• Not everyone wanted drawings by Pop artist Andy Warhol. He once gave a drawing of a butterfly to Greta Garbo, who was famous for wanting to be alone. She crumpled up the drawing and threw it away. He retrieved it and gave it a new name: Crumpled Butterfly by Greta Garbo. Another person who crumpled up a drawing that Mr. Warhol gave him was Frank O'Hara, poet and curator at the Museum of Modern Art. The drawing, which was imaginary, was of Mr. O'Hara's penis. Of course, Mr. Wahol's art became popular. In a notebook, he once wrote that he wanted a "GALLERY LIVE PEOPLE"-an exhibit that consisted of people as the works of art. Something like that occurred in 1965 when an exhibition of his art in Philadelphia became so crowded that the staff took the artworks off the walls so that the artworks would not be damaged. All that was left was the people.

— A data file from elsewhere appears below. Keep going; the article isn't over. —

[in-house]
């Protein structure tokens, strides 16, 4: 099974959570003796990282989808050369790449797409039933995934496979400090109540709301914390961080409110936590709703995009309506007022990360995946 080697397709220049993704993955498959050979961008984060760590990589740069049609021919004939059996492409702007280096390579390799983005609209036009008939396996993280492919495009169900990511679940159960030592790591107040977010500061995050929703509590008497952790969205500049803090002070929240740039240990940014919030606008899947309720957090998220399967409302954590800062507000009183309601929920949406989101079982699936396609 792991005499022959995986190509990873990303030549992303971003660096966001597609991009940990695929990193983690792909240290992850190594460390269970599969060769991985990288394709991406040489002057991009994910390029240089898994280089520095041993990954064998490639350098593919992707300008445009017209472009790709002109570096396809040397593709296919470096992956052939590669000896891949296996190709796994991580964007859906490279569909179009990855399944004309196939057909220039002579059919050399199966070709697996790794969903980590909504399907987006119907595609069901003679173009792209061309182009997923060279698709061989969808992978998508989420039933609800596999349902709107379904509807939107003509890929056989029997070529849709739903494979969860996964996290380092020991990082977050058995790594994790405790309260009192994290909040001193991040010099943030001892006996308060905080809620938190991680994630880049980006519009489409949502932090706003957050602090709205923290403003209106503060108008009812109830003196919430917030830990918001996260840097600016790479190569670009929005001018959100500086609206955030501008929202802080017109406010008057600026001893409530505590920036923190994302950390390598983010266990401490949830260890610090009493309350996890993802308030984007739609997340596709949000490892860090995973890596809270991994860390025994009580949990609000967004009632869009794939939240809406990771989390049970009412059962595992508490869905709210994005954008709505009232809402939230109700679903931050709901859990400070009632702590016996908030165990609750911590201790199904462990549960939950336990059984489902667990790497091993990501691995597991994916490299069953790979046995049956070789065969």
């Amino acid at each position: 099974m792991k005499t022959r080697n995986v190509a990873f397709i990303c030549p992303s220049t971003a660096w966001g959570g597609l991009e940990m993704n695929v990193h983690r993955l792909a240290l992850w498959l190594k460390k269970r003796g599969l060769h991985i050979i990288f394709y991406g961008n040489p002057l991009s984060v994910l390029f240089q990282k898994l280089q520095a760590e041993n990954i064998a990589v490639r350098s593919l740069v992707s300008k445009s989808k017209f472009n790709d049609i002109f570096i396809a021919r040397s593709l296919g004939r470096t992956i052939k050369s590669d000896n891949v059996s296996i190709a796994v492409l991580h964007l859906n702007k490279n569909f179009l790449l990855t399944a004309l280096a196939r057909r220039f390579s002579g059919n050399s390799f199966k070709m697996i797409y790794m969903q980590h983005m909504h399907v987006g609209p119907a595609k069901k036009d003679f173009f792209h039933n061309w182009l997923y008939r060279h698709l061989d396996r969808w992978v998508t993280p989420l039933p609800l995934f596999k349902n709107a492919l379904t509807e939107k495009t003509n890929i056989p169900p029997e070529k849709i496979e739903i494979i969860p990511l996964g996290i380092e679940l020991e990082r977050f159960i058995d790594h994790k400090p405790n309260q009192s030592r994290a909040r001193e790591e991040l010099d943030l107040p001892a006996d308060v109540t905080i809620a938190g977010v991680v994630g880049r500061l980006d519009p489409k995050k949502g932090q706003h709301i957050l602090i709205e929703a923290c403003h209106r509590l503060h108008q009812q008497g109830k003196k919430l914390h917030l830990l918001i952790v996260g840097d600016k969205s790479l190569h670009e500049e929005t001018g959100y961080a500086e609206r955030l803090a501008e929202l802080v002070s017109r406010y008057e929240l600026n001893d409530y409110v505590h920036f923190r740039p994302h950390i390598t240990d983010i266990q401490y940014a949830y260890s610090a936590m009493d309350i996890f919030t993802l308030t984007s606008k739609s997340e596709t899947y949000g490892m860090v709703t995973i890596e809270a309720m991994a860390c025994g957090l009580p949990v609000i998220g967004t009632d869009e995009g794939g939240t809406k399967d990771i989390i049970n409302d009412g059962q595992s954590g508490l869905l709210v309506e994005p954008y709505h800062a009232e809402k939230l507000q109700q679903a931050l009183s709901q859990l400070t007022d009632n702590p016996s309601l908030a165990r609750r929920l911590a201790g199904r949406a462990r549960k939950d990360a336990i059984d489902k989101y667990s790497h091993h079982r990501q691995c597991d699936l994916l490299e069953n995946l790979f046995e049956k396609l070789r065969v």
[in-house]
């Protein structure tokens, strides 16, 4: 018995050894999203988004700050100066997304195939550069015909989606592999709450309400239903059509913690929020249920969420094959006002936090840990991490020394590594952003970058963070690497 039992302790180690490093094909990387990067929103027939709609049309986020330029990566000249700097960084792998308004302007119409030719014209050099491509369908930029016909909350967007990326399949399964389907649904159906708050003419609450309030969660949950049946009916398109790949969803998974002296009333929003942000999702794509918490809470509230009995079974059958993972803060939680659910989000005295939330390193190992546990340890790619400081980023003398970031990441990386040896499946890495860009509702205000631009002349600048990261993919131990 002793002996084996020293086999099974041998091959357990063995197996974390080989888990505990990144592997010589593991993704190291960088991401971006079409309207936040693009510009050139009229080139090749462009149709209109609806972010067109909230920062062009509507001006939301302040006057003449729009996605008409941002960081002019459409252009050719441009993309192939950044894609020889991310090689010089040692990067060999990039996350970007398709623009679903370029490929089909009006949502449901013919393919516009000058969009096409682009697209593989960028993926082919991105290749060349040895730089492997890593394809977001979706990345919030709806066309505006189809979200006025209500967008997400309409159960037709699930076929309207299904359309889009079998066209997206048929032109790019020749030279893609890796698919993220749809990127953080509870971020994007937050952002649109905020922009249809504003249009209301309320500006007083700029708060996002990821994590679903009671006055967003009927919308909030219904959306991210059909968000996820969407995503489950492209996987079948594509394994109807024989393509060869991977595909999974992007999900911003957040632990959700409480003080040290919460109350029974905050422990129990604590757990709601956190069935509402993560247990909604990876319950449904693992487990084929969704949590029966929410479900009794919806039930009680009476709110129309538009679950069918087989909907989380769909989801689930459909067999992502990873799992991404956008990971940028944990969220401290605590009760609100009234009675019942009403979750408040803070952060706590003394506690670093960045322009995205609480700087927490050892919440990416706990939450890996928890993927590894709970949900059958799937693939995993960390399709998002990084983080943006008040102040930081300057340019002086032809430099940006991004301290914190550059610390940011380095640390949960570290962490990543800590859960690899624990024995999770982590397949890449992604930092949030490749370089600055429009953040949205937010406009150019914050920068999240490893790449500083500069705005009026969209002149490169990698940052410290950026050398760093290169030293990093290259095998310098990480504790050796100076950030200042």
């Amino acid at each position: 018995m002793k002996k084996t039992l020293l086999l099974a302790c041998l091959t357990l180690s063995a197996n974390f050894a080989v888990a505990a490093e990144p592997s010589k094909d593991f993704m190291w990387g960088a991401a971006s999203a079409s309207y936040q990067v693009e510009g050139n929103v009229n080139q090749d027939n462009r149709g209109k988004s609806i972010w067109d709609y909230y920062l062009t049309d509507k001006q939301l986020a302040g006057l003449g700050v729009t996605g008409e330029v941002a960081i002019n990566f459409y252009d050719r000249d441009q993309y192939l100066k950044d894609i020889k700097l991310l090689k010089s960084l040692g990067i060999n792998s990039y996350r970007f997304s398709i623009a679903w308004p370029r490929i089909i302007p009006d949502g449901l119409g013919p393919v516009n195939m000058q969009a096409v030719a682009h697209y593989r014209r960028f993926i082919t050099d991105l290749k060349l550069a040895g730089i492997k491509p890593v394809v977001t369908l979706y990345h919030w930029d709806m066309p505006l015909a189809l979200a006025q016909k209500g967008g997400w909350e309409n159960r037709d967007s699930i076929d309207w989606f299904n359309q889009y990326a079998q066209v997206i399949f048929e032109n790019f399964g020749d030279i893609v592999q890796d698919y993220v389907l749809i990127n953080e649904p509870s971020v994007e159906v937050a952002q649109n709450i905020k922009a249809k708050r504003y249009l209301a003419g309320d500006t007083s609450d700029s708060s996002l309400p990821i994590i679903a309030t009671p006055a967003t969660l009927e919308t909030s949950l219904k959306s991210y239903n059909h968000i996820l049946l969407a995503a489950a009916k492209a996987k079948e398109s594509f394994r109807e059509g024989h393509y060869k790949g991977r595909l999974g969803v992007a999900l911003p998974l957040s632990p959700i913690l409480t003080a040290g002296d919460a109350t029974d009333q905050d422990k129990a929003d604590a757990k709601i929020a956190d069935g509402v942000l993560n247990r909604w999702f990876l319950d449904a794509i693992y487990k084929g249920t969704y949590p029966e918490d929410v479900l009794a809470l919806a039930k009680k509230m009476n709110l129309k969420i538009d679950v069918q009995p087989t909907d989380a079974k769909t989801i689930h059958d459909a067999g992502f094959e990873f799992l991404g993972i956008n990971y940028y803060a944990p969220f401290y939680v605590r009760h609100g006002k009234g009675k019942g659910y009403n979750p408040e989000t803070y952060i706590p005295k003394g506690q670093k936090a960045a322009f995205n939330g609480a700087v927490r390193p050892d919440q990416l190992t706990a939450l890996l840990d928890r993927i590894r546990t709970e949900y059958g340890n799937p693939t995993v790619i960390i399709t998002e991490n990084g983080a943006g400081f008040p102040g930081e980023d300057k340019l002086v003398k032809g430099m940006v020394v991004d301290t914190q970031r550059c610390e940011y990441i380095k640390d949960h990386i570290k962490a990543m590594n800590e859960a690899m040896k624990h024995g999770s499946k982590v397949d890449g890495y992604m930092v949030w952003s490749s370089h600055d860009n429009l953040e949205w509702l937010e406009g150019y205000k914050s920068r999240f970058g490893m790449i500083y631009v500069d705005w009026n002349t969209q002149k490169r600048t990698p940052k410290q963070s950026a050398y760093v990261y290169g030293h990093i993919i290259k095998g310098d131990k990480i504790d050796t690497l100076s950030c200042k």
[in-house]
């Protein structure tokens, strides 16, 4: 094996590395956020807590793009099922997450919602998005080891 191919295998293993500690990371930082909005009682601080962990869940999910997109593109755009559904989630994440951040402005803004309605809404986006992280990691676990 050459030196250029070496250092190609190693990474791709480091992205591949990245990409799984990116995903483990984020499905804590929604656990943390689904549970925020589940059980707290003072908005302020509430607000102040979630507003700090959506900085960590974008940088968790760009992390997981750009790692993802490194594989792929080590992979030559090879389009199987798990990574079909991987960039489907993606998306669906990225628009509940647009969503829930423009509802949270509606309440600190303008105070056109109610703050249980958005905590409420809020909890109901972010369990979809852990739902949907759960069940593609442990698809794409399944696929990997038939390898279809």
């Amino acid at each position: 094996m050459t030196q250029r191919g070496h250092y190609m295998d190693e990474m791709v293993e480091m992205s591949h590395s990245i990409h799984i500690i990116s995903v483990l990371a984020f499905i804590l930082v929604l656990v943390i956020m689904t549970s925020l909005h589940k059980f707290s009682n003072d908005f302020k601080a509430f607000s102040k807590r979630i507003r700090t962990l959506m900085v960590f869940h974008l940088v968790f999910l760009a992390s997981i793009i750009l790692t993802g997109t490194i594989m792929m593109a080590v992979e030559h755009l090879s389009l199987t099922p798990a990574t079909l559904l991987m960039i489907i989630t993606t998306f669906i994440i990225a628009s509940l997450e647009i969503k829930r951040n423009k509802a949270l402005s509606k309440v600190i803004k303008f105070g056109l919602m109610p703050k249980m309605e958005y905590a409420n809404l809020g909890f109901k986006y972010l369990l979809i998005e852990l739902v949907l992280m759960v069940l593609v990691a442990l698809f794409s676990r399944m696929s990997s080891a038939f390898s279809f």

• Polyclitus, an ancient Greek sculptor, once created two statues. One statue he kept private; the other he displayed to visitors. Often, a visitor would criticize the statue in some way, saying that the eyes were too far apart or that a thigh was too long. Whenever someone criticized the statue, Polyclitus would "fix" whatever the visitor had criticized. When both statues were completed, he exhibited both statues. The statue he had worked on in private was pronounced a masterpiece; the one that had been "fixed" by taking account the criticisms of visitors was laughed at. Polyclitus was asked, "How can one statue be so good and the other statue be so bad?" He replied, "Because I did this one, and you did that one."